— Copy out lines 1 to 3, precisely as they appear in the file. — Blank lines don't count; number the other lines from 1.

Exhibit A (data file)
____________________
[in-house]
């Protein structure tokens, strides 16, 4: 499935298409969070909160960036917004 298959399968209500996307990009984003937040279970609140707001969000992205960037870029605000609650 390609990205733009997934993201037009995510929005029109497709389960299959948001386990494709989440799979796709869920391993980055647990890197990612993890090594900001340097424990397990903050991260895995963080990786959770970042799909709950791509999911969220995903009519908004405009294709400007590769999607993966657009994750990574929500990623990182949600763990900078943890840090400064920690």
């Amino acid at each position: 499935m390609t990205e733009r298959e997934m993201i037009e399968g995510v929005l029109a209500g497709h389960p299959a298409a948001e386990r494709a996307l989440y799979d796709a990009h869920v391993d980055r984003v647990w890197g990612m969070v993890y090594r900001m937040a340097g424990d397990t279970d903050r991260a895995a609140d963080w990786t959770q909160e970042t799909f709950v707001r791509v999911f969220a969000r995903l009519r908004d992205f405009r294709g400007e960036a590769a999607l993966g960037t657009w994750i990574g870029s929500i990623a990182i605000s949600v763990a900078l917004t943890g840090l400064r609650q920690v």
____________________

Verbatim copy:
[in-house]
């Protein structure tokens, strides 16, 4: 499935298409969070909160960036917004 298959399968209500996307990009984003937040279970609140707001969000992205960037870029605000609650 390609990205733009997934993201037009995510929005029109497709389960299959948001386990494709989440799979796709869920391993980055647990890197990612993890090594900001340097424990397990903050991260895995963080990786959770970042799909709950791509999911969220995903009519908004405009294709400007590769999607993966657009994750990574929500990623990182949600763990900078943890840090400064920690």
């Amino acid at each position: 499935m390609t990205e733009r298959e997934m993201i037009e399968g995510v929005l029109a209500g497709h389960p299959a298409a948001e386990r494709a996307l989440y799979d796709a990009h869920v391993d980055r984003v647990w890197g990612m969070v993890y090594r900001m937040a340097g424990d397990t279970d903050r991260a895995a609140d963080w990786t959770q909160e970042t799909f709950v707001r791509v999911f969220a969000r995903l009519r908004d992205f405009r294709g400007e960036a590769a999607l993966g960037t657009w994750i990574g870029s929500i990623a990182i605000s949600v763990a900078l917004t943890g840090l400064r609650q920690v």